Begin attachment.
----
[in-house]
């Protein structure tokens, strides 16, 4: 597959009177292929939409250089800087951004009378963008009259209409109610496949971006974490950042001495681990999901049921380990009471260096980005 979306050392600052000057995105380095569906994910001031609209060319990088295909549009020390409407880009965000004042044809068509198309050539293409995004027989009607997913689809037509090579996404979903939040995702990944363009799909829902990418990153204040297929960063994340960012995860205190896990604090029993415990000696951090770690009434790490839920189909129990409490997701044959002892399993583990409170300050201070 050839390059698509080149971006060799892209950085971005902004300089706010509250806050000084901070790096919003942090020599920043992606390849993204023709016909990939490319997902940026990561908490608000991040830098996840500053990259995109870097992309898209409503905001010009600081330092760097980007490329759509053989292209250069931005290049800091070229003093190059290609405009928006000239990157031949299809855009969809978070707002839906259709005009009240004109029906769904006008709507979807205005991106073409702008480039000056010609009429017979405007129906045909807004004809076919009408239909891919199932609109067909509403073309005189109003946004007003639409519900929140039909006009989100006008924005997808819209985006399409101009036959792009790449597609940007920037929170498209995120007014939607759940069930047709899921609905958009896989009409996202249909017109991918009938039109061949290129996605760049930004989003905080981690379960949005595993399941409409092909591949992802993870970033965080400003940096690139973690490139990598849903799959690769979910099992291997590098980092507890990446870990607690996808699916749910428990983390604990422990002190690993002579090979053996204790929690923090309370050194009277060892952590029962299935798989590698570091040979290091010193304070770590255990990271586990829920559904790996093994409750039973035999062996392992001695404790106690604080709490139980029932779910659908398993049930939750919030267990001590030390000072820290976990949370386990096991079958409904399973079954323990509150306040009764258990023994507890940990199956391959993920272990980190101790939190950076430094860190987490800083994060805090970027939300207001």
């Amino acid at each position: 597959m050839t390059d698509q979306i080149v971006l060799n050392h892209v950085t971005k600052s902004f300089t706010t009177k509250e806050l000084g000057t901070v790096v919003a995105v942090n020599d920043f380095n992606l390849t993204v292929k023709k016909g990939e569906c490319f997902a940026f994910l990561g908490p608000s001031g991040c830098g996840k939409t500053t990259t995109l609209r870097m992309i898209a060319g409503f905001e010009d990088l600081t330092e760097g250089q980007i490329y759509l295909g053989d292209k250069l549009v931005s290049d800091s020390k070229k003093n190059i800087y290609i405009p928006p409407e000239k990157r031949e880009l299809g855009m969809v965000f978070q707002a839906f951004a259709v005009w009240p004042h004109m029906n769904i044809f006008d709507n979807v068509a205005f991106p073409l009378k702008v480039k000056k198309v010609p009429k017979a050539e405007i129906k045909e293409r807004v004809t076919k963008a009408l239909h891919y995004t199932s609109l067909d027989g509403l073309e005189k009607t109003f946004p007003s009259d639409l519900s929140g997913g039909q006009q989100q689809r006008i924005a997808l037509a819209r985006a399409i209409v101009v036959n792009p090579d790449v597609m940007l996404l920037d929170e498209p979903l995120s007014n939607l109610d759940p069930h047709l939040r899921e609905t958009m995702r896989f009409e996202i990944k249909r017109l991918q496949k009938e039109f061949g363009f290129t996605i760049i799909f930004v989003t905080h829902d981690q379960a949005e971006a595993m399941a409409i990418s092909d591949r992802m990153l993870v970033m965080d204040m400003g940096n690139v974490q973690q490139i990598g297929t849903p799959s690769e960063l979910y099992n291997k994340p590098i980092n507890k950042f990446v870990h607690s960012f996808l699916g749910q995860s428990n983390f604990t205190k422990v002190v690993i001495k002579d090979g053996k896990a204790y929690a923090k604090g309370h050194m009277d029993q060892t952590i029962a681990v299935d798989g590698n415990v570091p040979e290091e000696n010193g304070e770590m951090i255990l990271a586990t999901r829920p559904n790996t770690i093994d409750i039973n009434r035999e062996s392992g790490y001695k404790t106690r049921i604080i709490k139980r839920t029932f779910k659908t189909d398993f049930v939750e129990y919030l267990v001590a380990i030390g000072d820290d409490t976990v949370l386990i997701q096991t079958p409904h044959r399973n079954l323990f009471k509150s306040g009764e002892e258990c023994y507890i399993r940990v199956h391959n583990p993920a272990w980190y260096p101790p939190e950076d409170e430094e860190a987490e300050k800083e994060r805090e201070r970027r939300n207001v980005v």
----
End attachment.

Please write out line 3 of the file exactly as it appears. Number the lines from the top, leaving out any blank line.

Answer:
């Amino acid at each position: 597959m050839t390059d698509q979306i080149v971006l060799n050392h892209v950085t971005k600052s902004f300089t706010t009177k509250e806050l000084g000057t901070v790096v919003a995105v942090n020599d920043f380095n992606l390849t993204v292929k023709k016909g990939e569906c490319f997902a940026f994910l990561g908490p608000s001031g991040c830098g996840k939409t500053t990259t995109l609209r870097m992309i898209a060319g409503f905001e010009d990088l600081t330092e760097g250089q980007i490329y759509l295909g053989d292209k250069l549009v931005s290049d800091s020390k070229k003093n190059i800087y290609i405009p928006p409407e000239k990157r031949e880009l299809g855009m969809v965000f978070q707002a839906f951004a259709v005009w009240p004042h004109m029906n769904i044809f006008d709507n979807v068509a205005f991106p073409l009378k702008v480039k000056k198309v010609p009429k017979a050539e405007i129906k045909e293409r807004v004809t076919k963008a009408l239909h891919y995004t199932s609109l067909d027989g509403l073309e005189k009607t109003f946004p007003s009259d639409l519900s929140g997913g039909q006009q989100q689809r006008i924005a997808l037509a819209r985006a399409i209409v101009v036959n792009p090579d790449v597609m940007l996404l920037d929170e498209p979903l995120s007014n939607l109610d759940p069930h047709l939040r899921e609905t958009m995702r896989f009409e996202i990944k249909r017109l991918q496949k009938e039109f061949g363009f290129t996605i760049i799909f930004v989003t905080h829902d981690q379960a949005e971006a595993m399941a409409i990418s092909d591949r992802m990153l993870v970033m965080d204040m400003g940096n690139v974490q973690q490139i990598g297929t849903p799959s690769e960063l979910y099992n291997k994340p590098i980092n507890k950042f990446v870990h607690s960012f996808l699916g749910q995860s428990n983390f604990t205190k422990v002190v690993i001495k002579d090979g053996k896990a204790y929690a923090k604090g309370h050194m009277d029993q060892t952590i029962a681990v299935d798989g590698n415990v570091p040979e290091e000696n010193g304070e770590m951090i255990l990271a586990t999901r829920p559904n790996t770690i093994d409750i039973n009434r035999e062996s392992g790490y001695k404790t106690r049921i604080i709490k139980r839920t029932f779910k659908t189909d398993f049930v939750e129990y919030l267990v001590a380990i030390g000072d820290d409490t976990v949370l386990i997701q096991t079958p409904h044959r399973n079954l323990f009471k509150s306040g009764e002892e258990c023994y507890i399993r940990v199956h391959n583990p993920a272990w980190y260096p101790p939190e950076d409170e430094e860190a987490e300050k800083e994060r805090e201070r970027r939300n207001v980005v």